Once again we were treated to Portuguese specialties: custard pastries, and truly exquisite vin vert and port wines. It was a beautiful afternoon spent in the salon and courtyard of the consulate, and many members of the delegation shared that this was an especially peaceful and lovely day. Myself, I felt increasingly comfortable, acclimated, and well loved by the family of Sousa Mendes and the rest of the delegation.

Consul Faria shared that this was a great pleasure for her as well – she is returning to Lisbon and has had a busy schedule preparing to turn the Consulate over to her successor, and conducting many meetings of a more business-like nature. She expressed great interest in looking at the original documents from 1939-40 which I brought, and was eager to also show them to one of the consular employees who worked with Aristides de Sousa Mendes’ assistant (José Seabra?) in his last two years at the old consulate.





Patricia Stenger made a very touching remark while she was translating my comments for a journalist who wanted to interview me. She said it was as if the family of the descendants of Sousa Mendes and the descendants of the refugees he helped save were becoming one extended family, and if we could find all of those descendants, it could be the biggest family in the world! (It is estimated that Sousa Mendes saved well over 35,000 people -- their descendants would now number in the 100s of thousands.)

Hellen, Kevin, Armand, the Finks, Jerry Jarvik and I took our time walking to the Synagogue for the evening reception and concert. We toured the contemporary art museum (Entrepôt Lainé or Laine’s Warehouse) and had mixed feelings about the multimedia exhibition, “Left Behind” by Jim Shaw.

We walked along the river bank, and although there was a wine festival taking place along the promenade, we did not stop to drink any as we have been treated to excellent wine continuously since arriving in Bordeaux. Instead we stopped for refreshing cold beverages (plus one hot caffeinated one for Hellen). It was very warm and sunny, and I enjoyed the opportunity to get a greater sense of this lovely city.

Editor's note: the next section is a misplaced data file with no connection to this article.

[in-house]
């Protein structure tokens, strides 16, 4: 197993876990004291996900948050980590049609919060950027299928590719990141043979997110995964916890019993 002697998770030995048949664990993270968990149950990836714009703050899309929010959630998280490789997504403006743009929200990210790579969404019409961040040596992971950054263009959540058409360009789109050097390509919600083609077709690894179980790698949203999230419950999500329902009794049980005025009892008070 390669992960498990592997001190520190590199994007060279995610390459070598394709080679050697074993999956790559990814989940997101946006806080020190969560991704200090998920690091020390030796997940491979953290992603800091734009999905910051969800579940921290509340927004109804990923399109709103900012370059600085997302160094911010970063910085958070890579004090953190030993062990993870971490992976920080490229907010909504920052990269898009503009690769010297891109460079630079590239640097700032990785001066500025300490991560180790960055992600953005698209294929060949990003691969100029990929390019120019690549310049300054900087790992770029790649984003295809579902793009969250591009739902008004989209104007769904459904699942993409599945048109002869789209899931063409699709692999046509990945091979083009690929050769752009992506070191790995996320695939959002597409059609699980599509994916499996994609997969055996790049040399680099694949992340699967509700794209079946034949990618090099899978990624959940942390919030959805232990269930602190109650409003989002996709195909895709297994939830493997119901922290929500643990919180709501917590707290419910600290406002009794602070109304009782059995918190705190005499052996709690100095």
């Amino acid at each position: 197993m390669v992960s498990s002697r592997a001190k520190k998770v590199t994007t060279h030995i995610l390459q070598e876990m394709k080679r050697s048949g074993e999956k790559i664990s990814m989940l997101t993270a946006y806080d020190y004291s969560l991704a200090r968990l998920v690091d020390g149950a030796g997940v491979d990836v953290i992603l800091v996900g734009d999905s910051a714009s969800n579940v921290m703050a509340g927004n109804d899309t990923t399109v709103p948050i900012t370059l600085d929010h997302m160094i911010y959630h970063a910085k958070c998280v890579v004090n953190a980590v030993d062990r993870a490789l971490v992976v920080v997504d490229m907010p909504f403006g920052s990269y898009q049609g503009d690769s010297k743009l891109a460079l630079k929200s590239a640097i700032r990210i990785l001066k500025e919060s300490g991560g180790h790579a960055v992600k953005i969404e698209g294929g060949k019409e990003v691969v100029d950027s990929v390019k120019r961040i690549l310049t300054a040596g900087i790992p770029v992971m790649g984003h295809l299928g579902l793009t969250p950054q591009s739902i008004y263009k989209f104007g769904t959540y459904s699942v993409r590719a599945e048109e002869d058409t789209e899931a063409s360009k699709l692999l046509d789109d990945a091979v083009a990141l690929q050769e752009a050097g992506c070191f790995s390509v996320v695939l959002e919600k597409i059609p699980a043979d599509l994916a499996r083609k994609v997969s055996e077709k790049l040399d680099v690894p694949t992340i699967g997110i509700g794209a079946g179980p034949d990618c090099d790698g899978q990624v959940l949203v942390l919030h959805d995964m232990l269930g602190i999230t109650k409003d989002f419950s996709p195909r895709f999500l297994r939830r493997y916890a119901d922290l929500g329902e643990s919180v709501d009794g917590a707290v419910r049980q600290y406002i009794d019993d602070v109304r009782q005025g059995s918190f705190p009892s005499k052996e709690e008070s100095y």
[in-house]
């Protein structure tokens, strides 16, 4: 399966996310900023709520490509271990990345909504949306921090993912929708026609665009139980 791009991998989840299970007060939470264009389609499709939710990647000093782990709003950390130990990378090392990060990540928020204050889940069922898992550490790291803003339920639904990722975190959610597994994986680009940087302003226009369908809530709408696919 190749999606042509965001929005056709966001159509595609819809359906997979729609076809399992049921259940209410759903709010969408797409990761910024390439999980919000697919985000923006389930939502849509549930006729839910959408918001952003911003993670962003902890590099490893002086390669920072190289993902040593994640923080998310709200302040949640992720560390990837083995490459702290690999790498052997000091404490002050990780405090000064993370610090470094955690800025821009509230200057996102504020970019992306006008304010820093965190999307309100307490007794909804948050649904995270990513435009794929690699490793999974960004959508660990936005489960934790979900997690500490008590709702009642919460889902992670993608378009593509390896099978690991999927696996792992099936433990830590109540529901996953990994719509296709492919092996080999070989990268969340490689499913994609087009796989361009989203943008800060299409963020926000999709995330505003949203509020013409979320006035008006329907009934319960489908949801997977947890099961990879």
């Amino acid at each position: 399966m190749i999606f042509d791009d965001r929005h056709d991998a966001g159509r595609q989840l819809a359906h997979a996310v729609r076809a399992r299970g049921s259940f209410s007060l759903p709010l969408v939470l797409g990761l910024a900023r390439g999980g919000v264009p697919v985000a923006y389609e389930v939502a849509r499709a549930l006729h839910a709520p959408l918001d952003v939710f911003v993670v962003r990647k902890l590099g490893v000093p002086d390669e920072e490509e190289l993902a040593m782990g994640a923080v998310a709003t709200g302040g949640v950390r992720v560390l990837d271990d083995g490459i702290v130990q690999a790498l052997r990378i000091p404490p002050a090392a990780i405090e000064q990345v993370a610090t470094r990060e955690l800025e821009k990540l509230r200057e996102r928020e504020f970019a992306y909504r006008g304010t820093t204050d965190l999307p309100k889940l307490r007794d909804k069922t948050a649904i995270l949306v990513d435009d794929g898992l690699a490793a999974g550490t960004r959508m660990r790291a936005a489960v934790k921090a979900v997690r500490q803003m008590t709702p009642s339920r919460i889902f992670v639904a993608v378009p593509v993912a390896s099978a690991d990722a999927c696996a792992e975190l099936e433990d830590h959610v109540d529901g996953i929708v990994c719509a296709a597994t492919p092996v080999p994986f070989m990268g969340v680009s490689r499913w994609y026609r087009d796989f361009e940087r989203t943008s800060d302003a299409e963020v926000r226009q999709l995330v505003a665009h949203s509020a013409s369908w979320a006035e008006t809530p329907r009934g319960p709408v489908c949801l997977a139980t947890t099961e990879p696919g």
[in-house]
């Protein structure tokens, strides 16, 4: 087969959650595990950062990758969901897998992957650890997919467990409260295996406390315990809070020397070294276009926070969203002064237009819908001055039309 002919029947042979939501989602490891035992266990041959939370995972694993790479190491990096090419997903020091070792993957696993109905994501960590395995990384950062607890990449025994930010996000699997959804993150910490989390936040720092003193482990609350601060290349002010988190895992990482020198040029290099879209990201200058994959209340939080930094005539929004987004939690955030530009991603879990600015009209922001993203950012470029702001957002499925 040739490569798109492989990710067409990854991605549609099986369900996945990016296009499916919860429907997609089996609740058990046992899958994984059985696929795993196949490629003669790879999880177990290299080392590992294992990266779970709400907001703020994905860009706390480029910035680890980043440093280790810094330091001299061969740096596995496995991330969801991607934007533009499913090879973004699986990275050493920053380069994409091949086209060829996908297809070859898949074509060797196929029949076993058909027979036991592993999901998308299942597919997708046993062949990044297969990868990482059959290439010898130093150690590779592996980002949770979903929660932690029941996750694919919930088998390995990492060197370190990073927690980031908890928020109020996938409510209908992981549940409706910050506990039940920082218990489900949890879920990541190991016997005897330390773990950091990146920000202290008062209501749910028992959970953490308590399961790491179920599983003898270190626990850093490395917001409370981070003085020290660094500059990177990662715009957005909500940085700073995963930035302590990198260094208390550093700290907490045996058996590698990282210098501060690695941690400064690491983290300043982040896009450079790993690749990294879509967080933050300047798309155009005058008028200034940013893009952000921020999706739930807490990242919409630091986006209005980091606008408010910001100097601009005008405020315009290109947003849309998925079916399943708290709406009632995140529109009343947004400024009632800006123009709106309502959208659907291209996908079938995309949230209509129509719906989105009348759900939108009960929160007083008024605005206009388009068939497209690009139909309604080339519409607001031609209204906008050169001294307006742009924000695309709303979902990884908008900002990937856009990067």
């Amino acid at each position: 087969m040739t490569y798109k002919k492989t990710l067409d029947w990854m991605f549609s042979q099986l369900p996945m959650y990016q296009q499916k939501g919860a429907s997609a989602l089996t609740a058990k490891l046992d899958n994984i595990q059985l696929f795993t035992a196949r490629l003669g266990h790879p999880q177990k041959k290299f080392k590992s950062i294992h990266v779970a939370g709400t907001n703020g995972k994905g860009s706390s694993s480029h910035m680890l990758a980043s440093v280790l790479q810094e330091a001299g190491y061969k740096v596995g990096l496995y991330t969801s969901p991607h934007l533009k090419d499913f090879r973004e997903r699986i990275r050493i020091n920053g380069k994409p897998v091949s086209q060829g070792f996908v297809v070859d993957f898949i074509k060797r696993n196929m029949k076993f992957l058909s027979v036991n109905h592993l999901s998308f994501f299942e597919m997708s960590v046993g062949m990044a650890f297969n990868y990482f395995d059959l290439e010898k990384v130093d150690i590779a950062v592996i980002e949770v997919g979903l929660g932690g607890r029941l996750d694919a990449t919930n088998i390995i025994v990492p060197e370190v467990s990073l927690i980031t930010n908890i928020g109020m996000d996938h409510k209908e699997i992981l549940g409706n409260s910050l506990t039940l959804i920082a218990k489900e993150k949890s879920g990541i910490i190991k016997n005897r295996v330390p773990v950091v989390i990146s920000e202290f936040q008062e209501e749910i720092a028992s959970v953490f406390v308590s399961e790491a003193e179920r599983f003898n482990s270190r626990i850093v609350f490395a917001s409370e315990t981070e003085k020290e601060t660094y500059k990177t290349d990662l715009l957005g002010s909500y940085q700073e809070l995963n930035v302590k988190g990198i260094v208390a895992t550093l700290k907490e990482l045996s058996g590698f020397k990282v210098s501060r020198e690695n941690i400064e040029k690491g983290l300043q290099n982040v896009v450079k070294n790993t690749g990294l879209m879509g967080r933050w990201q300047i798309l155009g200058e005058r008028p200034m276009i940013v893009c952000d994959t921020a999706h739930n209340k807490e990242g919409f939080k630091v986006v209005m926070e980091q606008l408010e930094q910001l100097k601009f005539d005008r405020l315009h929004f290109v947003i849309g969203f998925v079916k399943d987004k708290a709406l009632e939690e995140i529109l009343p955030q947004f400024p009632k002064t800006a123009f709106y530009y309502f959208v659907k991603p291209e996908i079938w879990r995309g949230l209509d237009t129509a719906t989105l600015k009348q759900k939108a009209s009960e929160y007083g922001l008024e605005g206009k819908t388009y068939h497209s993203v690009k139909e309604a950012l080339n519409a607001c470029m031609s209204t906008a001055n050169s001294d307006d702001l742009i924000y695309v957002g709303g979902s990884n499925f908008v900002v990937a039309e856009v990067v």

We arrived at le Consistoire of the Jewish Cultural Association of the Gironde, its offices attached to le Grande Synagogue de Bordeaux. Georges Bouhana made an impressive speech about the moral lesson and example of righteousness set by Aristides de Sousa Mendes, reminding us that racism and intolerance are still a present threat, and that this history must be transmitted to future generations.

We heard a magnificent performance of traditional Portuguese music (Fado) by the choral group O Sol de Portugal, which Manuel Diaz sings in regularly. The music and the feelings I was experiencing moved me to tears yet again.

After this lovely interlude, there was another opportunity to refresh ourselves and enjoy some hors d'œuvres before "Le Concert pour Les Justes" in the Grand Synagogue.






We entered the gorgeous synagogue and took seats for the special program, an operatic and chorale performance dedicated to the memory of Aristides de Sousa Mendes. It was an immense performance by the musicians, the choir, baritone Mickaël Guedj, and a wonderful child prodigy. This outstanding cultural performance brought me tears of joy, and probably also to everyone else in the completely full synagogue.

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After the concert we bid farewell to actor Armand Eloi who returns to Paris tomorrow. Ms. Michael Fink remarked that he has the same bearing as Gerard Depardieu, a fitting comparison -- Armand is a very charming and kind hearted man.




We returned en masse to the Hotel Alton, and proceeded to form a little ‘after party’ in the garden. We shared a few bottles of the excellent Medoc which were given to us each as a gift from the committee (Chateau Preuillac 1999). In the end, it was four of the Americans and the representatives of the Habsburg Foundation discussing global politics and history – a fascinating discussion and a most interesting end to our time with these distinguished and lovely people. Gerhard Dressler, Eva Demmerle, and her mother return to Germany tomorrow, but I intend to keep in touch with them.

Today I really felt a lot of love coming and going in all directions, and was so very happy to feel part of something so monumental, so inspiring, and so historically and ethically significant.